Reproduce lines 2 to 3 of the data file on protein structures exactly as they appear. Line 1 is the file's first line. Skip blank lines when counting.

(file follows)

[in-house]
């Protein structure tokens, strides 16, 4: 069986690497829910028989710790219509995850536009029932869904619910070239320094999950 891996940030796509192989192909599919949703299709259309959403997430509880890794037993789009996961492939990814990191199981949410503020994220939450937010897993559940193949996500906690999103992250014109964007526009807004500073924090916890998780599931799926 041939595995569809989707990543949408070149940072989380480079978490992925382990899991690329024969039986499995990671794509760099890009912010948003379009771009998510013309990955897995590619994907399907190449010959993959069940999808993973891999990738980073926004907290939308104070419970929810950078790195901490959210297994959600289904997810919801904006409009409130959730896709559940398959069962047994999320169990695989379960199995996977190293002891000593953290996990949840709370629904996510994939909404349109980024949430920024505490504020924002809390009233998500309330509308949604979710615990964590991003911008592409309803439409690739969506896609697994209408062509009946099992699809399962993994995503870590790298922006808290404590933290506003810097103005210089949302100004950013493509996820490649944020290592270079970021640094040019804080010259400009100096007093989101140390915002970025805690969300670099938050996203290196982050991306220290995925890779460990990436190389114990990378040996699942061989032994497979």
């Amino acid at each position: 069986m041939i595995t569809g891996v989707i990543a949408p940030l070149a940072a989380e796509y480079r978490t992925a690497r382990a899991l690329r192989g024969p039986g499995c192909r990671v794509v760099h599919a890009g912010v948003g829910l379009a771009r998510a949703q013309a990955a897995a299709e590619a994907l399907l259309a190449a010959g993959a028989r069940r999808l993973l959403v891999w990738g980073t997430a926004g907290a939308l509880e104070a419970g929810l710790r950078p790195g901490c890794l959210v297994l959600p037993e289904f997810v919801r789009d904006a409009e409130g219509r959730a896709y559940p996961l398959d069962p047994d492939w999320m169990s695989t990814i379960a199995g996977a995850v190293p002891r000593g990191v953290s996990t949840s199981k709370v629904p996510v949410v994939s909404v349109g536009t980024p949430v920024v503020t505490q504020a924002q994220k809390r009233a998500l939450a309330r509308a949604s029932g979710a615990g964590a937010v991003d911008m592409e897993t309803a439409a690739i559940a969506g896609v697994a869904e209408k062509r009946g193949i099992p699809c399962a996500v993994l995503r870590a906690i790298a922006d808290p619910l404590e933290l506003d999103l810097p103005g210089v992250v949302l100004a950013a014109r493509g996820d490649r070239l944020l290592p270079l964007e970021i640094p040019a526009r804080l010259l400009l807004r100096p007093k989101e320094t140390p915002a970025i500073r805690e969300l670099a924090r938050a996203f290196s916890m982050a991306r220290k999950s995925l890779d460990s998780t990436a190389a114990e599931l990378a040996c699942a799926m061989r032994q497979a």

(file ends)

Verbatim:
């Protein structure tokens, strides 16, 4: 069986690497829910028989710790219509995850536009029932869904619910070239320094999950 891996940030796509192989192909599919949703299709259309959403997430509880890794037993789009996961492939990814990191199981949410503020994220939450937010897993559940193949996500906690999103992250014109964007526009807004500073924090916890998780599931799926 041939595995569809989707990543949408070149940072989380480079978490992925382990899991690329024969039986499995990671794509760099890009912010948003379009771009998510013309990955897995590619994907399907190449010959993959069940999808993973891999990738980073926004907290939308104070419970929810950078790195901490959210297994959600289904997810919801904006409009409130959730896709559940398959069962047994999320169990695989379960199995996977190293002891000593953290996990949840709370629904996510994939909404349109980024949430920024505490504020924002809390009233998500309330509308949604979710615990964590991003911008592409309803439409690739969506896609697994209408062509009946099992699809399962993994995503870590790298922006808290404590933290506003810097103005210089949302100004950013493509996820490649944020290592270079970021640094040019804080010259400009100096007093989101140390915002970025805690969300670099938050996203290196982050991306220290995925890779460990990436190389114990990378040996699942061989032994497979």
């Amino acid at each position: 069986m041939i595995t569809g891996v989707i990543a949408p940030l070149a940072a989380e796509y480079r978490t992925a690497r382990a899991l690329r192989g024969p039986g499995c192909r990671v794509v760099h599919a890009g912010v948003g829910l379009a771009r998510a949703q013309a990955a897995a299709e590619a994907l399907l259309a190449a010959g993959a028989r069940r999808l993973l959403v891999w990738g980073t997430a926004g907290a939308l509880e104070a419970g929810l710790r950078p790195g901490c890794l959210v297994l959600p037993e289904f997810v919801r789009d904006a409009e409130g219509r959730a896709y559940p996961l398959d069962p047994d492939w999320m169990s695989t990814i379960a199995g996977a995850v190293p002891r000593g990191v953290s996990t949840s199981k709370v629904p996510v949410v994939s909404v349109g536009t980024p949430v920024v503020t505490q504020a924002q994220k809390r009233a998500l939450a309330r509308a949604s029932g979710a615990g964590a937010v991003d911008m592409e897993t309803a439409a690739i559940a969506g896609v697994a869904e209408k062509r009946g193949i099992p699809c399962a996500v993994l995503r870590a906690i790298a922006d808290p619910l404590e933290l506003d999103l810097p103005g210089v992250v949302l100004a950013a014109r493509g996820d490649r070239l944020l290592p270079l964007e970021i640094p040019a526009r804080l010259l400009l807004r100096p007093k989101e320094t140390p915002a970025i500073r805690e969300l670099a924090r938050a996203f290196s916890m982050a991306r220290k999950s995925l890779d460990s998780t990436a190389a114990e599931l990378a040996c699942a799926m061989r032994q497979a």